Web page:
The big three.
Turn on a financial TV show and you’ll notice tickers streaming across the stream, highlighting the movements of the main three stock market indexes. The Nasdaq Composite is our tech-focused index, but the S&P 500 and the Dow Jones Industrial Average (aka “the Dow”) round out the other two — And there are a few key differences.
Different number of companies: Each index includes a different number of public companies.
- The Dow is a 30-member club of big, well-known public companies selected to represent the diverse US economy.
- The S&P 500 is 500 of the largest public companies in the US.
- The Nasdaq Composite is over 3,000 companies, with a focus on tech.
Different focus: When investors want to know “how’s the market doing,” they don’t typically turn to the tech-limited Nasdaq — They look at the S&P 500 and the Dow.
- The Dow is an elite club of well-known “blue chip” public companies for the purpose of reflecting a diverse, though limited, snapshot of the market.
- The S&P 500 is often considered a better snapshot of the US stock market than the Dow because it includes more diversity and a bigger set of companies.
- The Nasdaq Composite shows how the broader technology market is doing by including a large and diverse group of companies from the technology sector — But it’s not as helpful a measurement of the broader market since it’s not well represented by other industries like food or fashion.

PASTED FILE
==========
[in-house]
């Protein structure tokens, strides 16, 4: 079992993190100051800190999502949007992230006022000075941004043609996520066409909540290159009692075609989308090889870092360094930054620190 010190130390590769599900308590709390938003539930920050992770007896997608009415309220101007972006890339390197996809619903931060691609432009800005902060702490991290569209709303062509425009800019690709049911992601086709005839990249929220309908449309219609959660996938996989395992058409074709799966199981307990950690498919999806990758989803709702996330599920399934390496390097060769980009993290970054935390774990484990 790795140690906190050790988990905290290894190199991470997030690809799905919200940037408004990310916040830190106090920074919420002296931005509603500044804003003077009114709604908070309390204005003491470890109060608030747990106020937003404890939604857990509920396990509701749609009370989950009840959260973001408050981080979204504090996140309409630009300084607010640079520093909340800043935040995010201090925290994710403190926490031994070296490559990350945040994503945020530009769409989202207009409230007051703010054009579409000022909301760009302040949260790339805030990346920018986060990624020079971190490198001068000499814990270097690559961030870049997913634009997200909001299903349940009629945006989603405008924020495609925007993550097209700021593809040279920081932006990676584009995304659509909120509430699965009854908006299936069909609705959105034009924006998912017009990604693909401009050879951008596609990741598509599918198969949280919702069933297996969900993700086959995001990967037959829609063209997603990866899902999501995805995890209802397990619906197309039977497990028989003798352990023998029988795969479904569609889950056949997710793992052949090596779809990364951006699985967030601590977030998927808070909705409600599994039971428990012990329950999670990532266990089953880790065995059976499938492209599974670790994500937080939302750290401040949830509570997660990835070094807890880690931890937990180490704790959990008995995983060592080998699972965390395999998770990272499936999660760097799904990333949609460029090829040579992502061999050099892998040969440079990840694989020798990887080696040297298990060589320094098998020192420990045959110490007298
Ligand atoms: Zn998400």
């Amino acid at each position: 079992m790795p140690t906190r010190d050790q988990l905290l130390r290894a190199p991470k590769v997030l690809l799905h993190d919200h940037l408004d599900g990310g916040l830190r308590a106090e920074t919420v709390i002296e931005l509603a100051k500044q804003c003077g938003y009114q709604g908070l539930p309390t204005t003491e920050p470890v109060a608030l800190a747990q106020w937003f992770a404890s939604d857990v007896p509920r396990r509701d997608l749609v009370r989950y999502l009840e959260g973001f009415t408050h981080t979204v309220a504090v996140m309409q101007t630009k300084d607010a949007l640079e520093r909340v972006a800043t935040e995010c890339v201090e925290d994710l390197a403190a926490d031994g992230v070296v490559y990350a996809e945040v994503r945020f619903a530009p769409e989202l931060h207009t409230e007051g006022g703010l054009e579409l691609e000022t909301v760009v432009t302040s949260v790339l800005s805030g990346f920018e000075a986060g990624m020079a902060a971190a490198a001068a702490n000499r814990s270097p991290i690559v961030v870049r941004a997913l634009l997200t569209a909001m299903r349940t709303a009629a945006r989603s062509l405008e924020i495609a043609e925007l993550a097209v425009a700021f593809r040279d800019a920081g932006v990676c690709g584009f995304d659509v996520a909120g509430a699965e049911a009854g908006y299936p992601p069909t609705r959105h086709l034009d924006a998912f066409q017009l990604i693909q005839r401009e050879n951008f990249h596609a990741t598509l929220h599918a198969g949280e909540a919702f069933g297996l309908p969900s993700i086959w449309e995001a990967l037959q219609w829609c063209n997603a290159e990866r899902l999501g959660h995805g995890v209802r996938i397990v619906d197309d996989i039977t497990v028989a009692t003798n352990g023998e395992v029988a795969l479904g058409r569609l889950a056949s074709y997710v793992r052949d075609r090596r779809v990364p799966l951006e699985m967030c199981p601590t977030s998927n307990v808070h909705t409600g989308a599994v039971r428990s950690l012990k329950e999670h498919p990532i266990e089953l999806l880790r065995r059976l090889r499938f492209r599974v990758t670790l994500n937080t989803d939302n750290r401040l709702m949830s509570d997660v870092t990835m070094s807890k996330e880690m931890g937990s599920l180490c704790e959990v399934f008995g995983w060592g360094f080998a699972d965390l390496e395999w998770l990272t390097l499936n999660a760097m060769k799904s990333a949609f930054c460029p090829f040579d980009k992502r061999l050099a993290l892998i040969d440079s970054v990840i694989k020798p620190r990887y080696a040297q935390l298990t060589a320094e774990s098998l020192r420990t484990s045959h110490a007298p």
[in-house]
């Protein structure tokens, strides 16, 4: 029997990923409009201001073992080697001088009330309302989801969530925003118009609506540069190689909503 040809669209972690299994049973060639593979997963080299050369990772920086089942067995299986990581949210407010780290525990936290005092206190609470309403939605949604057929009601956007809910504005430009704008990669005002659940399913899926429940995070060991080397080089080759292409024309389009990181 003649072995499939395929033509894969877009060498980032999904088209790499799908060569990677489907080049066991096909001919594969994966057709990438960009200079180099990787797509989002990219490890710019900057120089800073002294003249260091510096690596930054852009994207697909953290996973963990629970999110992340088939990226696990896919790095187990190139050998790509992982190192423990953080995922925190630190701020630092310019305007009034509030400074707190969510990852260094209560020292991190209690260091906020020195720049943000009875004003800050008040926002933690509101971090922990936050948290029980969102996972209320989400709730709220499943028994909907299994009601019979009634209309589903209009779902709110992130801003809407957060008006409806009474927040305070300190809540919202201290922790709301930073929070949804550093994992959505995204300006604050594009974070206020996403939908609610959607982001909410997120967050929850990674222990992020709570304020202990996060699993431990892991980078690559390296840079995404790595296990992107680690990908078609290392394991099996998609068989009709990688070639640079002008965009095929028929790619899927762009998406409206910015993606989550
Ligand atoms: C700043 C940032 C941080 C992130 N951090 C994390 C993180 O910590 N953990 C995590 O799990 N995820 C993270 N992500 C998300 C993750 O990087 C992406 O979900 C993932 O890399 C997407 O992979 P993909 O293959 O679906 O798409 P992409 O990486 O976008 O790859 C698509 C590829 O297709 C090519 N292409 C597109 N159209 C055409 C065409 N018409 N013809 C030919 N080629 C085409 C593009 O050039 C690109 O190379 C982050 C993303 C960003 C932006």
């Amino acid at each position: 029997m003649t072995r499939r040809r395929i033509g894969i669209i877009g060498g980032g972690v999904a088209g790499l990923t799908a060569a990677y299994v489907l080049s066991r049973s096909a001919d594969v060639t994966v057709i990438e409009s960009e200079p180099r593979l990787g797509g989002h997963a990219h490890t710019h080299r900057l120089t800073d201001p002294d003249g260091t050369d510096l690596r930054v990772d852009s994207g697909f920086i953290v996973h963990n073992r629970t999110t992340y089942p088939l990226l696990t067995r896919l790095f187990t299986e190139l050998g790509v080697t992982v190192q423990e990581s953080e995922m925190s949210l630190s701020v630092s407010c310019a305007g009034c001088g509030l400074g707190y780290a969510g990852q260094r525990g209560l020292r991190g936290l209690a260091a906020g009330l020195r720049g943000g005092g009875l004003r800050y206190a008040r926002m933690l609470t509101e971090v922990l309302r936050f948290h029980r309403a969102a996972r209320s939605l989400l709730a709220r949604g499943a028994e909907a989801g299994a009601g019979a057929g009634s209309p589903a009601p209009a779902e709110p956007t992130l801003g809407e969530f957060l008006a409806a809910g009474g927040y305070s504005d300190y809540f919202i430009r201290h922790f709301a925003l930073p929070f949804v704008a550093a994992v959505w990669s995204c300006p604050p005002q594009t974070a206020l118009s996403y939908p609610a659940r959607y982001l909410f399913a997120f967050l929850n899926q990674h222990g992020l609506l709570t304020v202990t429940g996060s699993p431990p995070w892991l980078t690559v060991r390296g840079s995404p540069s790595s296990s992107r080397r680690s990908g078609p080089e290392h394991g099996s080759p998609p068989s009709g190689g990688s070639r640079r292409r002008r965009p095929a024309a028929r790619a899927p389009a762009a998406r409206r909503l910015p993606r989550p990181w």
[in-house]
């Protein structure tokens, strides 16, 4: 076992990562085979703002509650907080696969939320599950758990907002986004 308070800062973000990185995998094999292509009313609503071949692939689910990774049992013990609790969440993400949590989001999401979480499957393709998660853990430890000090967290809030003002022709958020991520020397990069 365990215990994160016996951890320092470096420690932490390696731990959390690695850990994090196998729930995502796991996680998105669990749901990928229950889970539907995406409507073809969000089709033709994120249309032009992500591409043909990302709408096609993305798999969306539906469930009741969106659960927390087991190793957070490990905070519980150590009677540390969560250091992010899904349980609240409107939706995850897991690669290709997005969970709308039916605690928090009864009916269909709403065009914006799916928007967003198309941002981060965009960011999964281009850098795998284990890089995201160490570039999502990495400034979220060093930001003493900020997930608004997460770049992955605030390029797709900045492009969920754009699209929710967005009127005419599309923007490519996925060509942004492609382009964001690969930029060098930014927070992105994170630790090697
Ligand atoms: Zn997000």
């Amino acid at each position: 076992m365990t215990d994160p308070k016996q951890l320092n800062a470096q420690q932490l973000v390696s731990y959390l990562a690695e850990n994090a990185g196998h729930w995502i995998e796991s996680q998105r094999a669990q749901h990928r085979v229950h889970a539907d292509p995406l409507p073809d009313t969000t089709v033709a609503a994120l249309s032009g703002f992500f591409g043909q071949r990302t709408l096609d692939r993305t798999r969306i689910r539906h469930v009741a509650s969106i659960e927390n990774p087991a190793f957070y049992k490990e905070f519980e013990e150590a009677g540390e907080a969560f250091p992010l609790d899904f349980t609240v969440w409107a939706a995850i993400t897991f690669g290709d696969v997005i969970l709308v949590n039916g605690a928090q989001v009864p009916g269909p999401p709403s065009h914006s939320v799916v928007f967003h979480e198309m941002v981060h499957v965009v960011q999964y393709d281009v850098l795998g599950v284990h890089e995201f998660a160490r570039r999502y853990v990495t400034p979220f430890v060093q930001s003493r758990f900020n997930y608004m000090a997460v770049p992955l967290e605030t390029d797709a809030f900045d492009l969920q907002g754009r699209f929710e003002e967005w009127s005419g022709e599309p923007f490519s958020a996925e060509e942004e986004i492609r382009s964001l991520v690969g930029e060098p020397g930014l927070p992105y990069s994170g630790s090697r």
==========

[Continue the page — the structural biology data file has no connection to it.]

Different calculations: To take a bunch of companies of different valuations and different stock prices and turn them into a single index number requires a formula.
Each formula is different. That’s why, as of May 2019, the Dow stood at around 25,000 points, the S&P 500 at 2,800 points, and the Nasdaq Composite at 7,500 points.
-The Dow’s a super exclusive club and is weighted by stock price.
So the company with the highest dollar stock price carries the most weight in the index and will therefore influence the Dow’s number the most.
- The S&P 500 and Nasdaq are both weighted by market capitalization, which makes more sense as an effective reflection of what the index measures.
That’s because a company’s value by market capitalization accounts for both the stock price and the number of shares outstanding in the market.
Different movements: Since all three indexes have a different number of companies, areas of focus, and even calculations, you’ll notice they experience different movements. Let’s focus on one period of time, the Dotcom bubble in the late 1990s, to see that in action:
- The Nasdaq rose from under 1,000 points in 1995 to over 5,000 in 2000 driven by the Dotcom bubble.
But since investors bought up tech company stocks in an unsustainable way, the bubble “burst” from 2001 through 2002, the Nasdaq fell almost back to 1,000.
- The Dow and the S&P 500 also experienced a rise of the Dotcom bubble and then the fall as it burst.
But their increase and decrease were not nearly as large as the Nasdaq’s because the Dotcom bubble most heavily affected the stocks of tech companies.
Disclosure: It is not possible to invest directly in a market index. Indices are not subject to any fees or expenses.
The companies listed in this article were chosen based on Nasdaq coverage of the “most actively traded stocks” and “the world’s 10 most valuable brands.” Authors of this article own shares of Tesla and Amazon.